A titan of the European Church since the late 1970s, Godfried Danneels died as a symbol of an exhausted liberal Catholicism resuscitated by Pope Francis. It was passing strange that such an acclaimed man would die more a symbol than remembered for his legacy, but the legacy of Cardinal Danneels of Mechelen-Brussels was rather undistinguishable from that of an entire generation or two of European prelates.
Educated and formed in a largely vibrant Catholic culture as a boy and young priest, Danneels presided over a Belgian Church for three decades that is now so weak that, if it were an ordinary Belgian citizen, it would be euthanatised on an accelerated schedule.
Danneels was not responsible for the cultural tsunami that dumped the impressive heritage of Belgian Catholic piety, scholarship and art on the shore like so much flotsam and jetsam. But his response – to try to surf upon the tidal wave – was only an attempt to survive, not resist. At best he was inadequate to the times; at worst he was their accomplice.
In that, despite remarkable intelligence and charm, his pastoral approach was wholly unremarkable. By the time of his death, the accommodationist approach had been tried and had failed in dozens of places over decades, just as Danneels had tried it and failed in Belgium.
The great accommodator was, in part, always welcome – even celebrated – in the elite circles of Belgian society because he rarely challenged their prevailing ethos.
Danneels, appointed Archbishop of Mechelen-Brussels in 1979 by St John Paul II – and created a cardinal in 1983 – served in office until 2010. John Paul throughout his long pontificate appointed a good number of leading cardinals from the liberal side of the Church – Carlo Maria Martini of Milan, Joseph Bernardin of Chicago, Roger Mahony of Los Angeles, Walter Kasper and Karl Lehmann of Germany – so Danneels was not isolated.
Indeed, John Paul even appointed Danneels the relator general of the 1985 extraordinary synod on the 20th anniversary of Vatican II, the task of which was to evaluate the lights and shadows of the post-conciliar period. That synod was a turning point, out of which came the Catechism of Catholic Church.
At the opening of the synod, an exasperated Danneels protested: “This is not a synod about a book!” He was referring to The Ratzinger Report, the interview book released earlier that year which set the terms of debate at the synod, calling for a reaffirmation of traditional Catholic doctrine after the turbulence of the years after the Council.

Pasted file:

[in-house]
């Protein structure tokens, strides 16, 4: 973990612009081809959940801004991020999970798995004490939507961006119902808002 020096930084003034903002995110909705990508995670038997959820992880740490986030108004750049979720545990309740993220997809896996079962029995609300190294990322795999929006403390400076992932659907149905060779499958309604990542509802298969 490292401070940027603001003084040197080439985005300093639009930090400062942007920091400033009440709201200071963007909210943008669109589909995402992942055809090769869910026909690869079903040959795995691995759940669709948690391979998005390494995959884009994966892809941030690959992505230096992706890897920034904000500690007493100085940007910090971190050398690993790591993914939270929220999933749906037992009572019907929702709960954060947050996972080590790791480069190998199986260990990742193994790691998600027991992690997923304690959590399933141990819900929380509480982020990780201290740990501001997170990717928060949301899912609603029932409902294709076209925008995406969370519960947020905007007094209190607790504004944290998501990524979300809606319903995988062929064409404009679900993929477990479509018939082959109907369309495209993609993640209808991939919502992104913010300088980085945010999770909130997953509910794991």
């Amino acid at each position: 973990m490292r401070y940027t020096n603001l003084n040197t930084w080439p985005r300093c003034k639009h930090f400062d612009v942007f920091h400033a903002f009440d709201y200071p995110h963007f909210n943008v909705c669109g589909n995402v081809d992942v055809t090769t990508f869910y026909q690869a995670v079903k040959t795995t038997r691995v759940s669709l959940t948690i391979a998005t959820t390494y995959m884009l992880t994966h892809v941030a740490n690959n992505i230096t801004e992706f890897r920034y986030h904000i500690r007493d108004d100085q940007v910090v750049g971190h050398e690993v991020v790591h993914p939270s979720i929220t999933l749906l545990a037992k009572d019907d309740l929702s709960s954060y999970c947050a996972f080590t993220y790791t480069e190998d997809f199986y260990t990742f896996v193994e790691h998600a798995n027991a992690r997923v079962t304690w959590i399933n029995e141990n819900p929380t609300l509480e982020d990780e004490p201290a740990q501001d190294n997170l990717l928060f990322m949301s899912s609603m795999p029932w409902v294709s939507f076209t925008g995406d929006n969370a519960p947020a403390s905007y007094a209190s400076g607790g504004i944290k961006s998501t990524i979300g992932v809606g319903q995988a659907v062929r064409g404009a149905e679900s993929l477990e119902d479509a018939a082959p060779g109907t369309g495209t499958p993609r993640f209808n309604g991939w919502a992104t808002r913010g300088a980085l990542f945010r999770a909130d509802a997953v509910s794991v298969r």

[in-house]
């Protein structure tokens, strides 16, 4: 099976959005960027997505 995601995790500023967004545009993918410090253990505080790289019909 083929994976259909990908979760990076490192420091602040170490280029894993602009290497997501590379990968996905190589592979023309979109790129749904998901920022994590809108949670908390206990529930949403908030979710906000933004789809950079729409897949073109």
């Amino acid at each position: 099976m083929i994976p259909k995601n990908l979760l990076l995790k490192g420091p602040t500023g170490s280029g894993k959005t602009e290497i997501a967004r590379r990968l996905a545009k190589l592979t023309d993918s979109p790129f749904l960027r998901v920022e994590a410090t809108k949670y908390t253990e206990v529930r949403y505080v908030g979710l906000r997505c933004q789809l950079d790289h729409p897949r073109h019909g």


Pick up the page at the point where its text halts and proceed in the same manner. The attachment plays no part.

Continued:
Cardinal Joseph Ratzinger won the day in 1985, and continued to prevail over Danneels and the progressive party. By 1996, Danneels retreated with his fellow John Paul-appointed liberals for occasional strategy sessions in St Gallen, Switzerland, to plan for the future. What Danneels called the “St Gallen Mafia” would have their candidate in the 2005 conclave, Cardinal Jorge Bergoglio of Buenos Aires, but Ratzinger would be elected.
Cardinal Danneels was deeply disappointed by the choice, but still had five years to serve in Brussels. Survival, though, is the best revenge and in 2013, just months before Danneels’s 80th birthday, Benedict XVI abdicated. The godfather of the St Gallen lived to fight another day; this time his mafia prevailed, and Bergoglio was elected as Pope Francis.
As the senior cardinal-priest in the conclave, Cardinal Danneels, by tradition, was to appear with the new pope on the central loggia of St Peter’s Basilica. That was one tradition the new Holy Father was happy to keep; Cardinal Danneels would describe the election as his “personal resurrection”. At 80 and in retirement, Cardinal Danneels had insufficient energy to be a centre of initiative for Pope Francis; that was left to another 80-year-old of greater vitality, Cardinal Walter Kasper, who back in 1985 was Danneels’s assistant at the synod.
But Danneels had great value as a symbol of liberal hopes, of the anti-Ratzinger party, and of a pro-Bergoglio lobby stretching back 10 years. And so Pope Francis appointed him to the combustible synods on the family in 2014 and 2015. Danneels did not make any significant contribution to either meeting; his presence alone was the sign that Pope Francis favoured the Danneels-Kasper line on marriage and divorce.
In his condolence telegram, Pope Francis did not mention of any of Danneels’s specific achievements, but he did mention his participation in the synods. Not the 1985 synod, where he was relator general, or even the 1980 special synod for the Netherlands, which he co-chaired. But it mentioned the two family synods. That’s what Pope Francis remembered best about Cardinal Danneels, that he was the living symbol of a new pontificate, not only the grandest relic of a nearly dead local Church.
Godfried Danneels, requiescat in pace.
Fr Raymond J de Souza is a priest of the Archdiocese of Kingston, Ontario, and editor-in-chief of convivium.ca
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